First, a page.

Saturday, December 26, 2009

The Second Day of Christmas

Today is the Second Day of Christmas.  In the calendar of the Church it is also the day we remember the martyrdom of St. Stephen.  A deacon of the first century Church and the first martyr, Stephen was stoned while Saul, later to become the Apostle Paul, held the cloaks of those throwing the stones.  Stephen is said to have uttered the same words as our Lord, "Father, forgive them." This day was made famous by the John Mason Neale's carol, Good King Wencelas. The King and his page go out to help a poor man on the "Feast of Stephen."  Considered the longest and coldest night of the winter in ancient time, this day is a day to ask ourselves about the sacrifices to which we are often called as followers of Christ.  Sometimes, disciples of Christ are called to give even their life for the cause of the Gospel.
As we continue in our reflections on The Twelve Days of Christmas, today we remember the gift of two turtledoves.  The two written revelations of God's love for the world, the Old Testament and the New Testament, we are reminded that though our faith is rooted in the person of Jesus Christ, we know of this revelation through Holy Scripture.  Scripture is the primary authority of our faith for those of us in the Christian Church (Disciples of Christ).  Though we may use the traditions of the Church to interpret it in our own experiences using the gift of a reasonable mind, our faith is ultimately a Biblical Faith. Unfortunately, too many Protestants have abdicated the discipline to read and study Scripture for the much easier authority of our own personal experiences in search of an emotional high.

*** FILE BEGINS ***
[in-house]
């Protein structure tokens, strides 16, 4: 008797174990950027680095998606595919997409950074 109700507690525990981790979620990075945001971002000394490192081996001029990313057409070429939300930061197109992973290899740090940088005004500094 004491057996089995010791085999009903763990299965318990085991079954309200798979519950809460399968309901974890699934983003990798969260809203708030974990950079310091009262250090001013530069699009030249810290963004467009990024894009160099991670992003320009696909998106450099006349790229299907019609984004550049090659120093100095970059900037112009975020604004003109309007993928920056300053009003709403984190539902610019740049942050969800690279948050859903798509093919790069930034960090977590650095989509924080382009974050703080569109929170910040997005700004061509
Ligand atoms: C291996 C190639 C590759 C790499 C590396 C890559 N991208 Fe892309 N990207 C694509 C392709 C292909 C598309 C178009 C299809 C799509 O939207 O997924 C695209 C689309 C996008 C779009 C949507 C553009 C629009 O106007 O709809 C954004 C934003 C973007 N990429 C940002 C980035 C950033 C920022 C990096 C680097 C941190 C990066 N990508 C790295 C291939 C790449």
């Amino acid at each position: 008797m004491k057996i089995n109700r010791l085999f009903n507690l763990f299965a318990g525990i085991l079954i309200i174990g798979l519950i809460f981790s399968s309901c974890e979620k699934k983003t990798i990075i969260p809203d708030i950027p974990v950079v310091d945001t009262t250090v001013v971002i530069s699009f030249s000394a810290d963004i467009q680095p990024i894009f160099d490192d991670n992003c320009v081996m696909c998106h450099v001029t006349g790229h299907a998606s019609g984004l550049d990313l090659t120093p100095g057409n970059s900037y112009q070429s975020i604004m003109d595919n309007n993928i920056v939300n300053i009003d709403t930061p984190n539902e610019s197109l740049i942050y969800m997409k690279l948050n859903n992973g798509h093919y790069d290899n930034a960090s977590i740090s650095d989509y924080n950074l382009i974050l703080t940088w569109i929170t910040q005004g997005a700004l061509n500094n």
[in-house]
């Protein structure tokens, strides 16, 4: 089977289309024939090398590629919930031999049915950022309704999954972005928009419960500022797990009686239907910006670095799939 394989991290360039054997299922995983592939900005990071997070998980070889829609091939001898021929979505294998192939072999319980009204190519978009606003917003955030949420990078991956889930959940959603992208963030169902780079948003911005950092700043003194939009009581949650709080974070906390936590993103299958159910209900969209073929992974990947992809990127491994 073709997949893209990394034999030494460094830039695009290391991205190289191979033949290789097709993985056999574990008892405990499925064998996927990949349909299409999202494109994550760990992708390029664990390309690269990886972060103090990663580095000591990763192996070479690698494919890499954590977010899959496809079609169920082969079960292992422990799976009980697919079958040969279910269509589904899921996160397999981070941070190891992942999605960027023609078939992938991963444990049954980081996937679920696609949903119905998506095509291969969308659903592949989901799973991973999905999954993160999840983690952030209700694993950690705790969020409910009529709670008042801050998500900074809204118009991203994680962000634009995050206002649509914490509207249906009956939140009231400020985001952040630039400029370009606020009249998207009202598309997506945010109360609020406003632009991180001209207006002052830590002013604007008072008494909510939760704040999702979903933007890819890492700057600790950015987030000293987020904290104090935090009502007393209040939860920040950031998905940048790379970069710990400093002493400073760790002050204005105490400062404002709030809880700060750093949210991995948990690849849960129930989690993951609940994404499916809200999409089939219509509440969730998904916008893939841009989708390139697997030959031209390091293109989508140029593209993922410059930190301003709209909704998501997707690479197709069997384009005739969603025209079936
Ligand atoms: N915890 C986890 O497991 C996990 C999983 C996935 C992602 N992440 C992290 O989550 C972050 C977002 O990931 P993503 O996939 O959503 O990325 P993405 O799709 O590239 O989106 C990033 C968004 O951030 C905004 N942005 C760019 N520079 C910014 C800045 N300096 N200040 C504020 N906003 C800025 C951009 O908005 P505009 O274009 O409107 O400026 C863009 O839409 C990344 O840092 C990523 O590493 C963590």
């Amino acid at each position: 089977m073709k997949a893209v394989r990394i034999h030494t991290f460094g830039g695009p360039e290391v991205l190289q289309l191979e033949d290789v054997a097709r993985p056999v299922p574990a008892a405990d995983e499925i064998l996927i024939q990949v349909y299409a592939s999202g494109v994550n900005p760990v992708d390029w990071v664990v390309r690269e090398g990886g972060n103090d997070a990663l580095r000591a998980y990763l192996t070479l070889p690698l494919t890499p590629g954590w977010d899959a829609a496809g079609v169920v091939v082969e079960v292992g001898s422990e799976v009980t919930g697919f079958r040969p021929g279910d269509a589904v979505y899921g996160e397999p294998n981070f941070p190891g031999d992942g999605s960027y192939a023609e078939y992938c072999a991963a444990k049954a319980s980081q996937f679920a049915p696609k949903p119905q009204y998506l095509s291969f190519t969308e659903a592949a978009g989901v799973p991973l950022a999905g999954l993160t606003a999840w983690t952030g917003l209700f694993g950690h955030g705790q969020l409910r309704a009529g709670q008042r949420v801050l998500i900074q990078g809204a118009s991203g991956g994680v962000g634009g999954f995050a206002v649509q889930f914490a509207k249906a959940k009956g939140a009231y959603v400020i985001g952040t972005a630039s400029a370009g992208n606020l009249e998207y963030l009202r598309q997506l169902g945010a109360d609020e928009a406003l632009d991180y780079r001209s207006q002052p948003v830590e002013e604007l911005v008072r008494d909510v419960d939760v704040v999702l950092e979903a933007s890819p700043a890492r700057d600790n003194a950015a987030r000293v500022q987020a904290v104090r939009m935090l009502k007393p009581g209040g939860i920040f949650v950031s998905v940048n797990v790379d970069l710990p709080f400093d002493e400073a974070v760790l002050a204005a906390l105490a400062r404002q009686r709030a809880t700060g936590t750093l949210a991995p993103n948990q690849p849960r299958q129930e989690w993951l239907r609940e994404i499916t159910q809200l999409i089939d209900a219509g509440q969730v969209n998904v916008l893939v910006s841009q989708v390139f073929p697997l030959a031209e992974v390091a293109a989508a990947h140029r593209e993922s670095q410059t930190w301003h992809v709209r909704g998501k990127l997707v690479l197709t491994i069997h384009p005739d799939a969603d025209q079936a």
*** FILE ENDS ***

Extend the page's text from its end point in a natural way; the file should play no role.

Imagine, if you will, what the thousands of Christians in other lands who pray each day for an opportunity to read and study Holy Scripture would say to many Christians in this nation as our Bibles gather dust on the bottom shelf of a coffee table.  It is not the leather clad pages that give us power and protect us from the darkness of doubt and fear, but the One to whom the writing on the pages bear witness.  It is Christ who is our Savior and Guide.  One of the most powerful ways to understand Him, to grow in deeper relationship with Him is to read the revelation of His ministry in the Gospels, the teaching of His person and work in the Epistles and His coming again in the Revelation to John.  Within the pages of the "first turtledove" we hear of God's creative power, His love for humanity and humanity's rebellion.  The Law and the Prophets lead us to promise of the Messiah.  Together, these two turtledoves, these two Testaments lead us to Christ and allow us to open our hearts to his word and in so doing, we become disciples of the Word, Jesus Christ.

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